The investigation is designed to characterize “baseline” groundwater conditions – those existing today – such as the aquifer’s hydraulic properties, groundwater flow direction and groundwater quality, wrote Kingston, of NewFields LLC, an environmental consulting firm working for the Vancouver, B.C.-based Wildcat Silver and its subsidiary, Denver-based Arizona Minerals Inc.

The monitoring wells’ water depth measurements will let authorities determine groundwater flow direction, he wrote. Groundwater samples will show the area’s current groundwater quality, he said.

Continued, routine well sampling will let the company describe how groundwater quality varies during the seasons, he said. Aquifer testing, pumping the wells to see how the water levels respond, will help determine important aquifer properties showing its ability to transmit and store water, Kingston wrote.

“Permitting requires an understanding of project hydrogeology, an assessment of potential impacts as a result of planned mine activities, a plan to mitigate the potential impacts, and a plan for mine closure,” Kingston said.  “The data collected during the PoO will allow us to characterize numerical groundwater models to predict potential impacts and develop mitigation and mine closure plans.”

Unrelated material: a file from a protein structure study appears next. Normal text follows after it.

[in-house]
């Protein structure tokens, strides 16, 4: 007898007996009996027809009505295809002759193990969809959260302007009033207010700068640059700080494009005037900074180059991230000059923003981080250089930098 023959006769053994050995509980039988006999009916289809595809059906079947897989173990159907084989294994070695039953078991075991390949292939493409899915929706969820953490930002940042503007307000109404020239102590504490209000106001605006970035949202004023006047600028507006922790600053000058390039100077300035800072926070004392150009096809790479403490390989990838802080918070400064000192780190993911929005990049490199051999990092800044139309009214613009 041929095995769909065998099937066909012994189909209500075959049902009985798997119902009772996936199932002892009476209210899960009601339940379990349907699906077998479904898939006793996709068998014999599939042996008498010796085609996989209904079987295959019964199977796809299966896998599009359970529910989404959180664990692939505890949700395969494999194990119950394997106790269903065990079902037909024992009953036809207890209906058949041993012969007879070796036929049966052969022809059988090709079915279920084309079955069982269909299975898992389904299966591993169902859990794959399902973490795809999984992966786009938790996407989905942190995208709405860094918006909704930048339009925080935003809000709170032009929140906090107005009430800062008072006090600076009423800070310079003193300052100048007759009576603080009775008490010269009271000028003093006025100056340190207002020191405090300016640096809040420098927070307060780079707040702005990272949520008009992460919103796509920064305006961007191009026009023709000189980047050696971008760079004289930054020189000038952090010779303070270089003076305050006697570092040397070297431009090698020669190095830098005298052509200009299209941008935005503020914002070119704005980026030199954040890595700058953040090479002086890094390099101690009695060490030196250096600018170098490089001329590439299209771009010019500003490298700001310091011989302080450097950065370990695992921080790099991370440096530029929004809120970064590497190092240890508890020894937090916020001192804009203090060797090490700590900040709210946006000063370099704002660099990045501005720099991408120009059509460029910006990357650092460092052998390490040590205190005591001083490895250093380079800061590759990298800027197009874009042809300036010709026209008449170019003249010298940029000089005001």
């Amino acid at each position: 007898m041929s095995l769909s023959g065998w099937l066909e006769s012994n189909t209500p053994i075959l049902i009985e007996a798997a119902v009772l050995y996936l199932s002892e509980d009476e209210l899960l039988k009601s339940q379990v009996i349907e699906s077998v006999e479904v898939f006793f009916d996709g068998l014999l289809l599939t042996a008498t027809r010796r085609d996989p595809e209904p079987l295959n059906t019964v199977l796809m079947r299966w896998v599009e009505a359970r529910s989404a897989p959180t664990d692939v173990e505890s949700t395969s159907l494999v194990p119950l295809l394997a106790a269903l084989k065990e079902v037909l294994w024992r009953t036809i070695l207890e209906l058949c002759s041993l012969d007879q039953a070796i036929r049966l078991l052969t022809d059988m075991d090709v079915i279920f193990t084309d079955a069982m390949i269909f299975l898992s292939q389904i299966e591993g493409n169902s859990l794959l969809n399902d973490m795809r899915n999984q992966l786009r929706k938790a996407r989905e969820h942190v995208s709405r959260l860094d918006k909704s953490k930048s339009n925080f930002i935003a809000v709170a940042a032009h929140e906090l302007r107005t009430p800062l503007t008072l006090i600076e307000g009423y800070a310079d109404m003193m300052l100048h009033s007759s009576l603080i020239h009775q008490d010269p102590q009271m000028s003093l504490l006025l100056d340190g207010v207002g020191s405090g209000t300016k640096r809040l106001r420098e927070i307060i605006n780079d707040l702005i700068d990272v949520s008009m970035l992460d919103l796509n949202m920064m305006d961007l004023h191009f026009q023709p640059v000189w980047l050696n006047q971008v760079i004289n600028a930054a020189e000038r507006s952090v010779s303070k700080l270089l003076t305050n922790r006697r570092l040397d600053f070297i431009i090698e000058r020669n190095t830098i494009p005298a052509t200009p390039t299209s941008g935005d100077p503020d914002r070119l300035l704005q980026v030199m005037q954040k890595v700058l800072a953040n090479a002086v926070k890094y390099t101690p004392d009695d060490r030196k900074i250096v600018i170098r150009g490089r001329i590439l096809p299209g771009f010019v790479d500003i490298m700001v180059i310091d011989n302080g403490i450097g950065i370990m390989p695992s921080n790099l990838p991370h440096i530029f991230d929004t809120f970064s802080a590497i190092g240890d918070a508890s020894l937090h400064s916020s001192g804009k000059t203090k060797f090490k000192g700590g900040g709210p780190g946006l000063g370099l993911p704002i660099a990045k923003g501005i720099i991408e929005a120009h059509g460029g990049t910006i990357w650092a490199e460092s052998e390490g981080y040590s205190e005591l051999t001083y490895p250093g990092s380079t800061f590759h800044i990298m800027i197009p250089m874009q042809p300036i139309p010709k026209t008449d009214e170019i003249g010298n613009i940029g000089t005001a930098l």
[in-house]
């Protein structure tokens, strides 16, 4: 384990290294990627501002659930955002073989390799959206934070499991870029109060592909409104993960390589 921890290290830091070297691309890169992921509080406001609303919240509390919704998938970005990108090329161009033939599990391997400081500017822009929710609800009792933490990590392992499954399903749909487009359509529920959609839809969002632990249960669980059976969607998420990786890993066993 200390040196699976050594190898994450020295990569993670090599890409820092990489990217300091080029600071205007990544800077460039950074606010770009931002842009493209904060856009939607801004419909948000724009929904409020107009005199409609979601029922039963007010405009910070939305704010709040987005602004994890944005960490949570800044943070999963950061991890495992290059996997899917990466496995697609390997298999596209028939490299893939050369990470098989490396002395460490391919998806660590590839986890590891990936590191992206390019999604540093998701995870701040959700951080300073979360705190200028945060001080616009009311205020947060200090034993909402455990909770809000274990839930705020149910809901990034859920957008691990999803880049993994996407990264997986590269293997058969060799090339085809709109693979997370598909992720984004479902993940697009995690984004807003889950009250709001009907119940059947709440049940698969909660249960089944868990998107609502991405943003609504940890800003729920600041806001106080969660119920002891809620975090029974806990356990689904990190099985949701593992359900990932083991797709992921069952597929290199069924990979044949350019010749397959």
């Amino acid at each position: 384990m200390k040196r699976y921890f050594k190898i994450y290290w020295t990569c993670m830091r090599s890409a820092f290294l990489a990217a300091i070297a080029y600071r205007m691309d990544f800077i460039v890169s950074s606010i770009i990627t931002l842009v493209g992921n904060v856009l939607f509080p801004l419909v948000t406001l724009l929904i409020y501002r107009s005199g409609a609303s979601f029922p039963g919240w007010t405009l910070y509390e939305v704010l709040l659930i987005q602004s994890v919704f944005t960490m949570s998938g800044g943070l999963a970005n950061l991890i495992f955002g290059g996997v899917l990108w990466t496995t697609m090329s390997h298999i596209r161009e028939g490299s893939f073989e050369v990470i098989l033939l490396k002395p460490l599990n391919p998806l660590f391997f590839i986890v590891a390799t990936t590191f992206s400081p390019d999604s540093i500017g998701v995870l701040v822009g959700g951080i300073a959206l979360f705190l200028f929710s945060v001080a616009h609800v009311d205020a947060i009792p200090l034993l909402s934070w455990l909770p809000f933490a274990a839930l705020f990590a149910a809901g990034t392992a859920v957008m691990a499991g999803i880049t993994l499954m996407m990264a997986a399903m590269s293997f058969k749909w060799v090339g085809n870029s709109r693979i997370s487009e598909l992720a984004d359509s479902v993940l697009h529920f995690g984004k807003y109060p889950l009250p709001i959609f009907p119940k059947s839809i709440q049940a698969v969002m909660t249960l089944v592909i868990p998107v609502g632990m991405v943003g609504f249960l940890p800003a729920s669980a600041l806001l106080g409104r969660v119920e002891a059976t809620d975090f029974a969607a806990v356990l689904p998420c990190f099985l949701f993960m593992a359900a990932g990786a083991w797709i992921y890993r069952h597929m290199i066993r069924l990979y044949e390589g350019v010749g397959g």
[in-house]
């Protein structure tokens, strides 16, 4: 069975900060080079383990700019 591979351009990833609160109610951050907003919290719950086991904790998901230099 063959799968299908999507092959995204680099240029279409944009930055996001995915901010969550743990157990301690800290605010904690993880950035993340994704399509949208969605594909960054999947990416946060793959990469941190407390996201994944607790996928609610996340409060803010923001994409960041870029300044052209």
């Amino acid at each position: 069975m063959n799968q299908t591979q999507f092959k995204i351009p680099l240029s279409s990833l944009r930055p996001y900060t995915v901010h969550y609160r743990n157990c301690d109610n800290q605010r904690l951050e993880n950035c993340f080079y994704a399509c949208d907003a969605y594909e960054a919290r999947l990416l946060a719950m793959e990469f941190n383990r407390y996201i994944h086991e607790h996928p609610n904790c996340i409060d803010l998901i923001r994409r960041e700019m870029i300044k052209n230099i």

Later, Bowdon sent us an email, saying< "It's not a mine drilling study plan,  It is a plan of operations submitted to the USFS for permission to conduct a hydrology study, (a) geotechnical investigation, and a short minerals exploration program on the CNF..   I cannot stress this enough.... this is not for the extraction of any materials other than data required for the related study, there is no mining involved."    

 But for Wildcat Silver/Hermosa project opponent Michael Stabile of Patagonia, these plans aren’t complete or thorough enough. The study he and his allies in the Patagonia Area Resource Alliance want is more comprehensive, he said. 

“We need a baseline metal test, to show what the water is like now, with its metal levels,” he said. “The most important thing we need to know is the rate of flow from Harshaw and Sonoita creeks – what’s the flow rate into the town groundwater wells.

“What they (Wildcat Silver) is doing is so far away from those wells, they really can’t do that kind of test,” he added. “If they are pulling out 700,000 gallons of water a day for the mine, at some point that will create a negative for the town, and we won’t get any more water supply out of Harshaw.

“I don’t know what kind of study it would take, but it needs testing closer to the town than what Wildcat is proposing, something that tells the flow rate,” he said. “We have no idea now what’s coming in, because there’s never been any reason to do this kind of testing.”

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About this blog

Star reporter Tony Davis covers topics in this blog that you have read under his byline for more than 30 years in the Southwest: water, growth, sprawl, pollution, climate change, endangered species, mining, grazing and traffic.

To reach Tony call 806-7746 (office) or 349-0350 (cell) or write him at tdavis@tucson.com.